JOHN R. LUKINS. After many years' connection with agricultural interests John R. Lukins is now enjoying a well earned rest, living retired in Greenview. So active and honorable was he in his business career and so reliable in all life's relations that he is justly accounted one of the representative men of this section of the state and is therefore deserving of mention in the volume.
He was born in Menard county, April 29, 1837, and is a son of Gregory and Elizabeth (Ritter) Lukins. His father, who was born in Kentucky, May 24, 1811, died on the 11th of January, 1892. He arrived in Illinois about 1830, and was married here in October, 1834, to Miss Elizabeth Ritter, who was born in Kentucky, November 24, 1903*, and died August 11, 1854. The young couple began their domestic life upon a farm of eighty acres, which Mr. Lukins had entered from the government. Later he purchased forty acres additional and subsequently sold the one hundred and twenty acre tract for eight hundred dollars. He then purchased one hundred and sixty acres of land where the Chicago & Alton Railroad depot now stands and lived upon that farm for eight or ten years. He disposed of the property in the spring of 1848 for two thousand dollars, at which time he removed to Sugar Grove and bought two hundred and sixty-three acres of land at seven dollars per acre, continuing the further development and cultivation of that place until 1869, when he bought ten acres of T.D. Hughes, formerly the old Christian church property. He afterward bought twenty acres on the west of a Mr. Brown, next purchased twenty-one and a half acres on the southeast and later twenty acres on the northeast of his ten acre tract. He afterward bought ten acres additional and later four and a half acres, so that the different purchases aggregated sixty-six acres of land. Upon this farm he carried on general agricultural pursuits and as opportunity afforded he added more from time to time to his place until it comprised two hundred and twenty-six acres at the time of his death. He also owned four lots in Topeka, Mason county. His life was crowned with a fair measure of success gained through his persistent purpose, indefatigable energy and honorable dealing. His religious views were in harmony with the teachings of the Methodist church and he contributed generously to its support. Unto him and his wife were born two sons, but the elder, Thomas J. born May 26, 1835, died March 29, 1892.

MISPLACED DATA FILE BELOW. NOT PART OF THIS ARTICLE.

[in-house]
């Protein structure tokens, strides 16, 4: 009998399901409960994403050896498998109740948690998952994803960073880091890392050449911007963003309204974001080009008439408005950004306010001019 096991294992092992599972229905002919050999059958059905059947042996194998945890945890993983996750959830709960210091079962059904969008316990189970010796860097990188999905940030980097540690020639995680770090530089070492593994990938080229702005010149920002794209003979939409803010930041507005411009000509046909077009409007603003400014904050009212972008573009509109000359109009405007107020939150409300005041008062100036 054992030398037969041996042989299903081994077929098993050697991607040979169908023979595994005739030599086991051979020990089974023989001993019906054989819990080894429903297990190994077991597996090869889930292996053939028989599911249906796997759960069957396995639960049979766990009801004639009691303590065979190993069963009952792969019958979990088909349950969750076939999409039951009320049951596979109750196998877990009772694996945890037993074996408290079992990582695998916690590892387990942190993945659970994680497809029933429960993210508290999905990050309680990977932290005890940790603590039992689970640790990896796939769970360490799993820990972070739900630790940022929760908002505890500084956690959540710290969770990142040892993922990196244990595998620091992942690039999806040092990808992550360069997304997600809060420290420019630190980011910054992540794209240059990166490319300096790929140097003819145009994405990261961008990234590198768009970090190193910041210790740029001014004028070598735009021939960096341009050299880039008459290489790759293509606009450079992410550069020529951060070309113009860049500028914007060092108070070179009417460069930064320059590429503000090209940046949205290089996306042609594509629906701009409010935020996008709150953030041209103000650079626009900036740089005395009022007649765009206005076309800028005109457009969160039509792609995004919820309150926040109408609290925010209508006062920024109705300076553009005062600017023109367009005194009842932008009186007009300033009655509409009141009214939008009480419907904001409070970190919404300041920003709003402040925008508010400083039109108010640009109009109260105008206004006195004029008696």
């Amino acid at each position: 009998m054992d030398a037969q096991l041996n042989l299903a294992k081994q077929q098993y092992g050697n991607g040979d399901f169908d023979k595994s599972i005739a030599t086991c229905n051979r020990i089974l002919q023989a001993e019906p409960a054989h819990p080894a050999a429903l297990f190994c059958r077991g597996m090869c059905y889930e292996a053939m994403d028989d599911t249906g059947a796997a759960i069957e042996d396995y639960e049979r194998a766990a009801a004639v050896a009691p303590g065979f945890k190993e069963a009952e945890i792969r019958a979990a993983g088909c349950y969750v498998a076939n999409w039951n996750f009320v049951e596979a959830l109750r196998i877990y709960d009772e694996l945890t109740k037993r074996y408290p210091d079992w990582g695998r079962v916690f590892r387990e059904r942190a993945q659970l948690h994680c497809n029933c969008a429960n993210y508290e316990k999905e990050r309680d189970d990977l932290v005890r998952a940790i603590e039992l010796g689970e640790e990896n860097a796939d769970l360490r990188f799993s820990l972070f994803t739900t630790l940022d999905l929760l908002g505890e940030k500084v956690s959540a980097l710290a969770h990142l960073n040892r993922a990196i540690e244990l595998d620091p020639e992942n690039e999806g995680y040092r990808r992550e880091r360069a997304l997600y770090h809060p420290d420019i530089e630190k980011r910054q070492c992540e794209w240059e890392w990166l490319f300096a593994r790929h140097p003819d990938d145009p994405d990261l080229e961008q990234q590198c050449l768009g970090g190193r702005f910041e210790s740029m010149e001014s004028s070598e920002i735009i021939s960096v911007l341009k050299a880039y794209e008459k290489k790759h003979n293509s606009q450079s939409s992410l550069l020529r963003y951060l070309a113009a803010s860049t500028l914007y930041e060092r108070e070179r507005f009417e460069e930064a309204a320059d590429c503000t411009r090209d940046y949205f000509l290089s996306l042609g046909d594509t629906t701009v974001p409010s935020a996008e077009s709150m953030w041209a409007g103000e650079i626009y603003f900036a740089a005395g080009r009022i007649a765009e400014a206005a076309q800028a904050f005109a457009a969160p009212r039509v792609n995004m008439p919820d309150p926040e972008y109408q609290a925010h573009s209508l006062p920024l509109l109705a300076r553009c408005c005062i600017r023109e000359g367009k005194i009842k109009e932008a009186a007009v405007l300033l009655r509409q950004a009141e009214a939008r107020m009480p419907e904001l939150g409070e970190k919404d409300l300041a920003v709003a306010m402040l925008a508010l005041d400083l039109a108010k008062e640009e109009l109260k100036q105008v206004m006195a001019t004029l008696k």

John R. Lukins, the only surviving member of the family, spent his boyhood days in the usual manner of farm lads, remaining on the old family homestead until twenty-four years of age, when his patriotic spirit was aroused by the attempt of the south to overthrow the Union and he offered his services in its defense. On the 1st of August, 1861, he enlisted in Company A, of the Twenty-eighth Illinois Regiment for three years service and was honorably discharged August 26, 1864, being mustered out at Natchez, Mississippi. The first battle in which he participated was at Pittsburg Landing, or the battle of Shiloh, on the 6th of April, 1862. There a brigade was sent out in order to determine the position of the enemy. General Hurlbut's division was put in line and moved toward the enemy's forces. The night was very dark and the roads very muddy. After some heavy firing, which, however, lasted but a short time, the rebels fell back and the Twenty-eighth Illinois Regiment was called out by the long roll and marched a mile to the front, being assigned to a position on the left of the line in a peach orchard. The enemy immediately attacked, but was repulsed at heavy loss, the regiment holding its position under great odds from eight o'clock in the morning until three o'clock in the afternoon. At nine o'clock in the morning General Grant and his staff rode up and the Twenty-eighth was ordered to hold its position at all hazards, which it did until ordered back by General A.S. Hurlbut, who was in command of the old fighting Fourth Division. In this conflict the regiment of which Mr. Lukins was a member lost very heavily in killed and wounded. Lieutenant-Colonel Kilpatrick was among the killed and Major B.C. Gillan was badly wounded in his left shoulder and his horse was shot from under him. Adjutant J.B. Meade was mortally wounded and his horse was also killed. On the morning of the 7th of April the Twenty-eighth Illinois Regiment held a position on the right of the line and was hotly engaged until the battle closed with victory for the Union troops. Mr. Lukins was wounded in this battle but remained with his regiment until after the battle of Vicksburg, when he was sent home on account of illness. As soon as he had sufficiently recovered he joined his regiment at Natchez and continued with his command until his three years' term of service had expired, doing his full duty as a valiant soldier.